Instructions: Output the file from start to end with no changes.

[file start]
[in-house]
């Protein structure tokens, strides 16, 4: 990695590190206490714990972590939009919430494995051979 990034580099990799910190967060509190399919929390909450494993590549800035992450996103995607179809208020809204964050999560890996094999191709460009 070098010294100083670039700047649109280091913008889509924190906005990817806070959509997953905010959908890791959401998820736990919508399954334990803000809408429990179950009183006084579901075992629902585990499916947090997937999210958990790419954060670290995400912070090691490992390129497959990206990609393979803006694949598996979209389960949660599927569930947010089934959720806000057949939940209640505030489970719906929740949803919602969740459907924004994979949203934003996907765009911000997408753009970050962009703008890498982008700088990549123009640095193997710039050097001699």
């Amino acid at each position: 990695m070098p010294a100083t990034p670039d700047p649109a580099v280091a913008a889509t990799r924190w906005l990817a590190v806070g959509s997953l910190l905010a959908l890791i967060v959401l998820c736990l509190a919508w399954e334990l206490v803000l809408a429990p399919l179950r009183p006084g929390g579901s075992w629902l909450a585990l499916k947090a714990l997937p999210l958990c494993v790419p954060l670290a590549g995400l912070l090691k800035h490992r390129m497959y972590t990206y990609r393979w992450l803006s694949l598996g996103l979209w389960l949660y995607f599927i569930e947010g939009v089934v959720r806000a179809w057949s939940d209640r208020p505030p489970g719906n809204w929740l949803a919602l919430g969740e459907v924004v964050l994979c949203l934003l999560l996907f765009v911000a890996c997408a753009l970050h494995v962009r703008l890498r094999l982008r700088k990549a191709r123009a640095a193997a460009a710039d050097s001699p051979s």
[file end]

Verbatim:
[in-house]
């Protein structure tokens, strides 16, 4: 990695590190206490714990972590939009919430494995051979 990034580099990799910190967060509190399919929390909450494993590549800035992450996103995607179809208020809204964050999560890996094999191709460009 070098010294100083670039700047649109280091913008889509924190906005990817806070959509997953905010959908890791959401998820736990919508399954334990803000809408429990179950009183006084579901075992629902585990499916947090997937999210958990790419954060670290995400912070090691490992390129497959990206990609393979803006694949598996979209389960949660599927569930947010089934959720806000057949939940209640505030489970719906929740949803919602969740459907924004994979949203934003996907765009911000997408753009970050962009703008890498982008700088990549123009640095193997710039050097001699």
């Amino acid at each position: 990695m070098p010294a100083t990034p670039d700047p649109a580099v280091a913008a889509t990799r924190w906005l990817a590190v806070g959509s997953l910190l905010a959908l890791i967060v959401l998820c736990l509190a919508w399954e334990l206490v803000l809408a429990p399919l179950r009183p006084g929390g579901s075992w629902l909450a585990l499916k947090a714990l997937p999210l958990c494993v790419p954060l670290a590549g995400l912070l090691k800035h490992r390129m497959y972590t990206y990609r393979w992450l803006s694949l598996g996103l979209w389960l949660y995607f599927i569930e947010g939009v089934v959720r806000a179809w057949s939940d209640r208020p505030p489970g719906n809204w929740l949803a919602l919430g969740e459907v924004v964050l994979c949203l934003l999560l996907f765009v911000a890996c997408a753009l970050h494995v962009r703008l890498r094999l982008r700088k990549a191709r123009a640095a193997a460009a710039d050097s001699p051979s």